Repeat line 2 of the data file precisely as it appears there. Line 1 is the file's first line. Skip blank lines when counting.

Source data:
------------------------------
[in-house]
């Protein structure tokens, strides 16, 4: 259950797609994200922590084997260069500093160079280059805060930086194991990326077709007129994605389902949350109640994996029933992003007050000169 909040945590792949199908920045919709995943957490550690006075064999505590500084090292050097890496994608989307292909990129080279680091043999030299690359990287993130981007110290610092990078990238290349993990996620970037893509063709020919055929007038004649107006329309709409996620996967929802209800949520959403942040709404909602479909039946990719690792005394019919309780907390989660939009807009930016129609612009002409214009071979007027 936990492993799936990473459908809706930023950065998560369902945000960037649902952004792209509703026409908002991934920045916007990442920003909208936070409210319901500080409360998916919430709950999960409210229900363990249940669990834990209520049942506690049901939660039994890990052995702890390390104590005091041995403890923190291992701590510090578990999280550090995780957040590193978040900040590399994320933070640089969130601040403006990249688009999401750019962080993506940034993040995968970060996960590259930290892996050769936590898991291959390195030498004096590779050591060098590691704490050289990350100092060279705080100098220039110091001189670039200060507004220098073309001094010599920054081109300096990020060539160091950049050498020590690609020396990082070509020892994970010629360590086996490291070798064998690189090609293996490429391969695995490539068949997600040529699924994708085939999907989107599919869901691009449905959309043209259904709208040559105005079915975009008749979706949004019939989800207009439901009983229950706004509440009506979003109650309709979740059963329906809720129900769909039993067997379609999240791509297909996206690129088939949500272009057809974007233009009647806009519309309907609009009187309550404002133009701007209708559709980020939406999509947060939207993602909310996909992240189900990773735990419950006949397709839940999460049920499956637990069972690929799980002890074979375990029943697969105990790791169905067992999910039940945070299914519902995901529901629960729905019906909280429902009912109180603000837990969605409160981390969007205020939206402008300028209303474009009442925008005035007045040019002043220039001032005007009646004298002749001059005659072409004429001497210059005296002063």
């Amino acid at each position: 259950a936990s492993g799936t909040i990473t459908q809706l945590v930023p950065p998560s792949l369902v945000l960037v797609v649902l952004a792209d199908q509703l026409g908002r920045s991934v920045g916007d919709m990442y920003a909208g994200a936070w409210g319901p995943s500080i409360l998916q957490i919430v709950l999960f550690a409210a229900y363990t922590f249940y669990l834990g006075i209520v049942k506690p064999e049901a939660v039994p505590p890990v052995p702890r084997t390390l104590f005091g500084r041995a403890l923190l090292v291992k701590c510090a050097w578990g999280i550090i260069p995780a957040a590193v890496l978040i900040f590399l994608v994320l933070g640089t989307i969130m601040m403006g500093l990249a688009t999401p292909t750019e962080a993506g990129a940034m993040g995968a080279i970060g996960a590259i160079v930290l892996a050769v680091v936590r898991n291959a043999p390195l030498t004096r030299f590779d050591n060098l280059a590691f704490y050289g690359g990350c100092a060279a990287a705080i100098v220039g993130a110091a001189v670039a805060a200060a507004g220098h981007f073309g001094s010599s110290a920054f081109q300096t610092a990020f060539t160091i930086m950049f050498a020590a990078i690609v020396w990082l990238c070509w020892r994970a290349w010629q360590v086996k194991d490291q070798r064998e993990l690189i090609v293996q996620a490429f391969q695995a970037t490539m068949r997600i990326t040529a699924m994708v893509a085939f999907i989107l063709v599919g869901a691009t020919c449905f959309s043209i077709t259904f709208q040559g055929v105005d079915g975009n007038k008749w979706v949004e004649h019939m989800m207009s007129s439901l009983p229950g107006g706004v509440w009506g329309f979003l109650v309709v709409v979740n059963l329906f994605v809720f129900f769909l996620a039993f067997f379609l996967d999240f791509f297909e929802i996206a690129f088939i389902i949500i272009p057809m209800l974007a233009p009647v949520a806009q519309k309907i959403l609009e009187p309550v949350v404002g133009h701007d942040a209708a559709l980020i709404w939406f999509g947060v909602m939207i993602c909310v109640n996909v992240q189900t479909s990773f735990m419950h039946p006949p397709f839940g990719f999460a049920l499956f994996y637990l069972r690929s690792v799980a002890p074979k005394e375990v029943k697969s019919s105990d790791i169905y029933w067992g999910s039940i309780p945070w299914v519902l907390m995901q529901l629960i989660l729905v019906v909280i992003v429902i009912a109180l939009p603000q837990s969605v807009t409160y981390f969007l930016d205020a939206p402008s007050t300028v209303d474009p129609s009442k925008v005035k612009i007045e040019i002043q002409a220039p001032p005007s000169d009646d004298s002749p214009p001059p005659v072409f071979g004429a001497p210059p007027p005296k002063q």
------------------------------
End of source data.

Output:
């Protein structure tokens, strides 16, 4: 259950797609994200922590084997260069500093160079280059805060930086194991990326077709007129994605389902949350109640994996029933992003007050000169 909040945590792949199908920045919709995943957490550690006075064999505590500084090292050097890496994608989307292909990129080279680091043999030299690359990287993130981007110290610092990078990238290349993990996620970037893509063709020919055929007038004649107006329309709409996620996967929802209800949520959403942040709404909602479909039946990719690792005394019919309780907390989660939009807009930016129609612009002409214009071979007027 936990492993799936990473459908809706930023950065998560369902945000960037649902952004792209509703026409908002991934920045916007990442920003909208936070409210319901500080409360998916919430709950999960409210229900363990249940669990834990209520049942506690049901939660039994890990052995702890390390104590005091041995403890923190291992701590510090578990999280550090995780957040590193978040900040590399994320933070640089969130601040403006990249688009999401750019962080993506940034993040995968970060996960590259930290892996050769936590898991291959390195030498004096590779050591060098590691704490050289990350100092060279705080100098220039110091001189670039200060507004220098073309001094010599920054081109300096990020060539160091950049050498020590690609020396990082070509020892994970010629360590086996490291070798064998690189090609293996490429391969695995490539068949997600040529699924994708085939999907989107599919869901691009449905959309043209259904709208040559105005079915975009008749979706949004019939989800207009439901009983229950706004509440009506979003109650309709979740059963329906809720129900769909039993067997379609999240791509297909996206690129088939949500272009057809974007233009009647806009519309309907609009009187309550404002133009701007209708559709980020939406999509947060939207993602909310996909992240189900990773735990419950006949397709839940999460049920499956637990069972690929799980002890074979375990029943697969105990790791169905067992999910039940945070299914519902995901529901629960729905019906909280429902009912109180603000837990969605409160981390969007205020939206402008300028209303474009009442925008005035007045040019002043220039001032005007009646004298002749001059005659072409004429001497210059005296002063």